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Jobless Claims Decline

Wall Street Journal (03/15/12) Jeffrey Sparshott; Eric Morath

The number of Americans who filed requests for jobless benefits fell by 14,000 last week to 351,000, matching a four-year low, the U.S. Department of Labor reported today in the latest sign that the labor market is improving. Claims from two weeks ago were revised up to 365,000 from 362,000. Economists surveyed by Dow Jones Newswires had forecast that claims would fall by 5,000. The four-week moving average of claims, which smoothes out week-to-week volatility, was unchanged at 355,750.

U.S. Department of Labor Announces New Tools to Help States Reduce Improper Unemployment Insurance Payments

U.S. Department of Labor News Release (03/14/12)

The U.S. Department of Labor has announced the availability of new tools to help states reduce unemployment insurance payments to fraudsters. DOL is also publishing new materials highlighting what companies can do to avoid the negative tax implications of making improper payments. Taxpaying employers will eventually pay a higher UI rate based upon unnecessary or fraudulent charges. Eventually, the organization’s tax rate will be pushed into the next higher tax bracket because of the cumulative fraudulent/unnecessary unemployment claim charges. DOL is working with states and the work force system to disseminate these materials in public areas and to post them online.

Employer Costs for Employee Compensation

U.S. Bureau of Labor Statistics (03/14/12)

As of December 2011, private sector employers spent an average of $28.57 per hour worked on the cost of employee compensation, according to the U.S. Bureau of Labor Statistics. Wages and salaries averaged $20.14 per hour worked, while employee benefits averaged $8.43 per hour worked. Costs for workers’ compensation averaged $0.41 per hour worked. Costs for state unemployment insurance averaged $0.21 per hour worked, while costs for federal unemployment insurance averaged just $0.02 per hour worked.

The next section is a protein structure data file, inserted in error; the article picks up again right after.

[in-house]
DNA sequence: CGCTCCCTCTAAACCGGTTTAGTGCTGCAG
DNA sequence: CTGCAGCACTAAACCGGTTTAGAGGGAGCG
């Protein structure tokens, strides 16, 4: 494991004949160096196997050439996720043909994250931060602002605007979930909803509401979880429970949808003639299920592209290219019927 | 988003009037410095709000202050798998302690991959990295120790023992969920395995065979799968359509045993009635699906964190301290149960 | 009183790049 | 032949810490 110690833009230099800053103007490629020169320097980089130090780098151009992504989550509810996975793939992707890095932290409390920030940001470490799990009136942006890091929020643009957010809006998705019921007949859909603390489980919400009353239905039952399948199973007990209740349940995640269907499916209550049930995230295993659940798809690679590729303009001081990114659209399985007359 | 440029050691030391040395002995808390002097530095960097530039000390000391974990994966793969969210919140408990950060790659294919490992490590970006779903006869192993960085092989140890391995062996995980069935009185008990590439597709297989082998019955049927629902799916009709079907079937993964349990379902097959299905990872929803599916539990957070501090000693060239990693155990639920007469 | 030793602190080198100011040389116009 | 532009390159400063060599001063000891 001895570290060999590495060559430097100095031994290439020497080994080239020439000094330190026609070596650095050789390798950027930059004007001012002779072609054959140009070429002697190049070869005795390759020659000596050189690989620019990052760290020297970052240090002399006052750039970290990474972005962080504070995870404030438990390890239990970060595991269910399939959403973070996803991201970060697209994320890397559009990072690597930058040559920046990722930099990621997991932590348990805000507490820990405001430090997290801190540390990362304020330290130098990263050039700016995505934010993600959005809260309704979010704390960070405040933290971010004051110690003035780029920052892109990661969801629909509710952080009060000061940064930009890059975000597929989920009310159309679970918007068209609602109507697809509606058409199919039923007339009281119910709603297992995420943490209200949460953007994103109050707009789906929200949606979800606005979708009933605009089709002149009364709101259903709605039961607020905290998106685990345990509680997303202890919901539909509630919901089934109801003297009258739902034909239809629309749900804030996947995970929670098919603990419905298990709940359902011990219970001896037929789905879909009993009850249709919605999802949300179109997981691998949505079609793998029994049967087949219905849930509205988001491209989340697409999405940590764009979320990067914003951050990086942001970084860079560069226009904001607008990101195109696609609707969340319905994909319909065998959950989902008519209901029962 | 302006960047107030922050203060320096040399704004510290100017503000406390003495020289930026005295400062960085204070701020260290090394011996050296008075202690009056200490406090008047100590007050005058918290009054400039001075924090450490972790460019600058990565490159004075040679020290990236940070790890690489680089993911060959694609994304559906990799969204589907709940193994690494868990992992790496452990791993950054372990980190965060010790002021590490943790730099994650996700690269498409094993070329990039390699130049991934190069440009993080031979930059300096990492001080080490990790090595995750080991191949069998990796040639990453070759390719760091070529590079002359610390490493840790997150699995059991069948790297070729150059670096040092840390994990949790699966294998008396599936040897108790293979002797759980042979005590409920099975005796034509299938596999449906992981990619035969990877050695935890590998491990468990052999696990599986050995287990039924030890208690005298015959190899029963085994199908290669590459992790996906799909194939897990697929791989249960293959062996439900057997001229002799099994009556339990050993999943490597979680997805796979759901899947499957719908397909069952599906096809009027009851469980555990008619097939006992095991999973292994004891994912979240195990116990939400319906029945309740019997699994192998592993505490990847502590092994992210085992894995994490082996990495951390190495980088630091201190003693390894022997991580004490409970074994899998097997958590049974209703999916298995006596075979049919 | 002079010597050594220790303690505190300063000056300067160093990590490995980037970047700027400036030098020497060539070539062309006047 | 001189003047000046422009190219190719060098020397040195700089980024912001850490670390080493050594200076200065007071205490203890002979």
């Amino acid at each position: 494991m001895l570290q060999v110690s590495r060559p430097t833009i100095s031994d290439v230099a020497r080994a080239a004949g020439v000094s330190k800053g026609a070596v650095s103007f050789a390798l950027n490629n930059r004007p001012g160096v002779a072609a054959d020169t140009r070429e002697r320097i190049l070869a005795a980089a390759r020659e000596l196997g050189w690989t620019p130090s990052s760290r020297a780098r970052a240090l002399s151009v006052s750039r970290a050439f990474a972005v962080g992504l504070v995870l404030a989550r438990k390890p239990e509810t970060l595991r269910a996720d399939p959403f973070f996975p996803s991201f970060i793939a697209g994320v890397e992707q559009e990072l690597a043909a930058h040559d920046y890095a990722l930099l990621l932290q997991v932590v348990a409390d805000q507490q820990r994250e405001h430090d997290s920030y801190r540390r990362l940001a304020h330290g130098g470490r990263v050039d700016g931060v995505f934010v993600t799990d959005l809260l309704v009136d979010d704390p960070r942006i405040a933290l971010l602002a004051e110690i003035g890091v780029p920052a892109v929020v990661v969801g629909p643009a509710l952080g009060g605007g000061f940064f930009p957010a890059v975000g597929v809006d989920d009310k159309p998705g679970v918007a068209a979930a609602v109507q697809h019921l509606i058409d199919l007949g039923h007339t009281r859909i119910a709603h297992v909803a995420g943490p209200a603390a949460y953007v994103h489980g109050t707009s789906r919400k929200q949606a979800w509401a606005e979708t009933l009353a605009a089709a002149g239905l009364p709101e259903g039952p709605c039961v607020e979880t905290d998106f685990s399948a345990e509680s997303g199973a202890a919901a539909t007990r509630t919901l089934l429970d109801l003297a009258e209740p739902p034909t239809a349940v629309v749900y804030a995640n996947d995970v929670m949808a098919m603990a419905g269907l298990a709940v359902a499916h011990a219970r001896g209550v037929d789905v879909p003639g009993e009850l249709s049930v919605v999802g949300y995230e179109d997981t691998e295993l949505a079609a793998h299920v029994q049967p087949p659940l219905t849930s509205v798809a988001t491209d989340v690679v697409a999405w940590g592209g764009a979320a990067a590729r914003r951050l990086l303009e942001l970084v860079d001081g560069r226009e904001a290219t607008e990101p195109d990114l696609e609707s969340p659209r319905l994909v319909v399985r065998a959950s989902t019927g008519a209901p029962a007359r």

How Might the 2012 Presidential Election Affect Your Business? Find Out at 2012 ASA Staffing Law Conference

News outlets are packed with stories about the implications of the upcoming presidential election, but what does it all mean for the staffing industry and your business? Attend the 2012 ASA Staffing Law Conference—April 17–18 in Washington, DC—and hear from the nation’s pre-eminent authority on U.S. elections and political trends, Charlie Cook, editor and publisher of The Cook Political Report.

Attendees will get the inside scoop and preview the potential aftermath of this year’s election. See a short video of Cook, learn more about the 2012 ASA Staffing Law Conference, and register today. For agenda and hotel details, visit

USCIS Affirms Staffing Firms’ Ability to Obtain H1-B Visas

American Staffing Association (03/15/12) Stephen Dwyer

On March 12, the U.S. Citizenship and Immigration Services, an agency of the U.S. Department of Homeland Security, issued guidance stating that staffing firms can sponsor H1-B workers if they can establish a valid employer relationship with the assigned worker, or “beneficiary.” The guidance specifies factors that could lead to a finding of employer status, including “whether the petitioner will pay the beneficiary’s salary; whether the petitioner will determine the beneficiary’s location and relocation assignments (i.e., where the beneficiary is to report to work); and whether the petitioner will perform supervisory duties such as conducting performance reviews, training, and counseling for the beneficiary.”

Responding to Social Security Number Mismatches: Threading the Needle Between Discrimination and Employment-Eligibility Liability

JDSupra (03/08/2012) Doug Hass

Companies should establish policies that outline how to respond to Social Security Number mismatches, because the penalties for ignoring or overreacting to SSN mismatches are severe. The policies should address how the company will respond to worker requests to change a SSN or legal name in payroll or personnel records. The policies also should address how the company will respond to requests or notifications by courts or government agencies regarding SSN mismatches. Additionally, the policies should address the company’s views on disciplining or letting go of workers for obtaining work using fraudulent paperwork.

If a company learns of a SSN mismatch, it should examine the worker’s Social Security card and compare it with the information in payroll and personnel records. If the information doesn’t match, the company should correct its records and submit corrected W-2, W-4, or other forms to the U.S. Social Security Administration, the U.S. Internal Revenue Service, and other appropriate agencies. If the company’s records do match the information on the worker’s card, the company can use the SSA’s Social Security Number Verification Service to verify the SSN. If the SSA confirms that the worker’s number matches, the company should tell the worker that someone may be using his or her SSN.